Green Guide

Correction: Cleaning the Hudson story

Posted August 31

— In a story Aug. 30 about the Superfund cleanup of the Hudson River, The Associated Press erroneously attributed a line in a letter written by New York Department of Environmental Conservation Commissioner Basil Seggos to Environmental Protection Agency Administrator Scott Pruitt. It was Seggos who claimed the situation was unacceptable, not Pruitt.

A corrected version of the story is below:

NY officials criticize Hudson River cleanup to EPA

New York's environmental commissioner says the $1.7 billion Superfund cleanup of the Hudson River is not protecting the public's health and the river as initially promised

The $1.7 billion Superfund cleanup of the Hudson River is not protecting the public's health and the river as initially promised, New York's environmental commissioner contended Wednesday.

Commissioner Basil Seggos criticized the six-year dredging project performed by General Electric Co. in a letter to Environmental Protection Agency Administrator Scott Pruitt released in the waning days of a crucial public comment period. Seggos was particularly scornful of an EPA assessment this summer that it could take 55 years or more before all species of fish in the river are clean enough to eat once a week.

"This is unacceptable," Seggos wrote, echoing previous criticisms by the Cuomo administration official. "A remedy that will take generations to safeguard public health and the environment is clearly not protective."

Boston-based GE removed 2.75 million cubic yards of polychlorinated biphenyl-contaminated sediment from a 40-mile stretch of the river north of Albany under an agreement with the EPA.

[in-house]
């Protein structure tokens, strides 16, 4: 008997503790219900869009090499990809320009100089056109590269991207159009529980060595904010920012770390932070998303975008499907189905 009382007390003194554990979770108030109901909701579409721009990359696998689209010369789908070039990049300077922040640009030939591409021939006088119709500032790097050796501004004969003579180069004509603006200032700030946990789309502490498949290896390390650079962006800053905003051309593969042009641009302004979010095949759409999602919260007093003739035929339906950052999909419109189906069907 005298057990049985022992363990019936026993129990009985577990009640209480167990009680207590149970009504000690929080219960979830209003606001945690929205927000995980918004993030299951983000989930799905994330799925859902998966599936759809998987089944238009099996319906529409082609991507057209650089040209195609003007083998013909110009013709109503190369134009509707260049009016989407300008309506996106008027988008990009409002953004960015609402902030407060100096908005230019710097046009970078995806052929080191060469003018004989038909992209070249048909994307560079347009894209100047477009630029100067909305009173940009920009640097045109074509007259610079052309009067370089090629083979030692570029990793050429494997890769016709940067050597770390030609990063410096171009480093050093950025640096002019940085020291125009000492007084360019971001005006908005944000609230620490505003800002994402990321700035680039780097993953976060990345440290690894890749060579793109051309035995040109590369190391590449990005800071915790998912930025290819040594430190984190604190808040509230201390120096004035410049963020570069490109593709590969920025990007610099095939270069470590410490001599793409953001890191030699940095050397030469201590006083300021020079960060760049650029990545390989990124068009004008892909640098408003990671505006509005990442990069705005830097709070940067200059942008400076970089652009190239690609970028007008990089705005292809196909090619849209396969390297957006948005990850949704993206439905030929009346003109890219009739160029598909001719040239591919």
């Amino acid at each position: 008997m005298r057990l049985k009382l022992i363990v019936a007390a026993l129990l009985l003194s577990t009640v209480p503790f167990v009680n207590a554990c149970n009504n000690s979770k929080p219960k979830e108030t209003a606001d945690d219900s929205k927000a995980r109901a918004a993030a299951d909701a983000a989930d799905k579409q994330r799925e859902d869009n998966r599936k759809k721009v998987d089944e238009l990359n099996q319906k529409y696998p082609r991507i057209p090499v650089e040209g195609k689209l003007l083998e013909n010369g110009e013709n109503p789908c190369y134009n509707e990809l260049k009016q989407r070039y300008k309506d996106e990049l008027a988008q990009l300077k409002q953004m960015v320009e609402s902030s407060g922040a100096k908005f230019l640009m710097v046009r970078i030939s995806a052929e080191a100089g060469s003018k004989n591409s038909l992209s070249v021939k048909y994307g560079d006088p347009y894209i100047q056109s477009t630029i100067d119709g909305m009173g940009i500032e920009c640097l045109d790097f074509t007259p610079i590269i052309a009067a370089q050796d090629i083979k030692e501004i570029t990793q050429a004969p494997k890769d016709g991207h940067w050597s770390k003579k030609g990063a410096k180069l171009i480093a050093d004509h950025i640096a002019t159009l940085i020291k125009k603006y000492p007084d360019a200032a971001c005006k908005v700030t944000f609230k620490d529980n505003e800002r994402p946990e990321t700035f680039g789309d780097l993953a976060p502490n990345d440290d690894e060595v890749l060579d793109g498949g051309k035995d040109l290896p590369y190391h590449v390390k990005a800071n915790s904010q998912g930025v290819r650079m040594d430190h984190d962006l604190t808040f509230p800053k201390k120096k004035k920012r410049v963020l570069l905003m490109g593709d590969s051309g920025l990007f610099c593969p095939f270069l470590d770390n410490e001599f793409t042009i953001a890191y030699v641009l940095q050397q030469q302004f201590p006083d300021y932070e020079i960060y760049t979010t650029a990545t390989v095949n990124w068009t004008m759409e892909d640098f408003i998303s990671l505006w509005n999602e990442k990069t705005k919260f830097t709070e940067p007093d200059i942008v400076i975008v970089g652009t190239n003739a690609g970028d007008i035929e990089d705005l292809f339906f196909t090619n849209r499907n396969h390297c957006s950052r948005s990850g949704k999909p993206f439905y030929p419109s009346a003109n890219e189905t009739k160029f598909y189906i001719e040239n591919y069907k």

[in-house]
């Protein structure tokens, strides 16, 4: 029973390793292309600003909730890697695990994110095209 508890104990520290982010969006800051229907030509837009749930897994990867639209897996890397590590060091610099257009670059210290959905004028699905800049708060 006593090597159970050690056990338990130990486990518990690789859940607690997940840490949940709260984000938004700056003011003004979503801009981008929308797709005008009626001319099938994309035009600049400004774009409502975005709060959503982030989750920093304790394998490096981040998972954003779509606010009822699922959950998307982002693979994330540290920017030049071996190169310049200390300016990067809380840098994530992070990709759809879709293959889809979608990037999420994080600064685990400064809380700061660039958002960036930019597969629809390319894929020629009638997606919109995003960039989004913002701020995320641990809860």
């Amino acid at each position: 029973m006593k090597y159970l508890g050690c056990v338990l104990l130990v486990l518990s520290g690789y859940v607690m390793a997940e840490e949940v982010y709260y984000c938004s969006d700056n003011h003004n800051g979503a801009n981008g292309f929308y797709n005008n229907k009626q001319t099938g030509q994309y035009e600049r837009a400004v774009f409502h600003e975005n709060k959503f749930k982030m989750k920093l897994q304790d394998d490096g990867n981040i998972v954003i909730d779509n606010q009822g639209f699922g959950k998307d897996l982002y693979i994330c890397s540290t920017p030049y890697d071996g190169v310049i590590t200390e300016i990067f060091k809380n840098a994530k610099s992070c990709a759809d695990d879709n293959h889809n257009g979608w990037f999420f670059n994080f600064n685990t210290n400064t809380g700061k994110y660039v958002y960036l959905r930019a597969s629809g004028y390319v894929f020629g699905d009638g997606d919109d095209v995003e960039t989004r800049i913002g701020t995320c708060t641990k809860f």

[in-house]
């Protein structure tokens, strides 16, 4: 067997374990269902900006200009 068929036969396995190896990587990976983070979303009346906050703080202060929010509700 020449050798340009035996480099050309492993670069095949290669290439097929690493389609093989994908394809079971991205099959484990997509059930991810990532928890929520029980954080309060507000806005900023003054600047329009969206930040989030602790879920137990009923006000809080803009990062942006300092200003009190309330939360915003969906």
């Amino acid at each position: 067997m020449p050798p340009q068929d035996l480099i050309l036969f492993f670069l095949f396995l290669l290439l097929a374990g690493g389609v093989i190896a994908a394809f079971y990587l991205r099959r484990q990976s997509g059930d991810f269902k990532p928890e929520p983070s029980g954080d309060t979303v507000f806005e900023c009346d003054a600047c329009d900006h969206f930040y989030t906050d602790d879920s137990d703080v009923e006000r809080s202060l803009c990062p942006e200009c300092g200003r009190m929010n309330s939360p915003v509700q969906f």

The EPA released a review of the work this summer that found, based on the data so far, the cleanup will protect human health and the environment in the long term. Critics pushing for a broader cleanup have noted that a large amount of PCB-contaminated sediment remains in the river.

Seggos said the state is nearing completion of its own sampling program to measure the true extent of contamination.

An EPA spokeswoman said Wednesday the agency would consider Seggos' comments along with all the others they are receiving.

The EPA is accepting public comment on its review through Friday.

GE spokesman Mark Behan questioned New York's critical stance in an email that said PCB levels in the upper-Hudson water declined in some spots by as much as 73 percent in the first year after dredging.

"New York State approved and oversaw the dredging project and was instrumental in every major decision related to the project," Behan wrote. "Its criticism flies in the face of the most up-to-date scientific data from the river itself."

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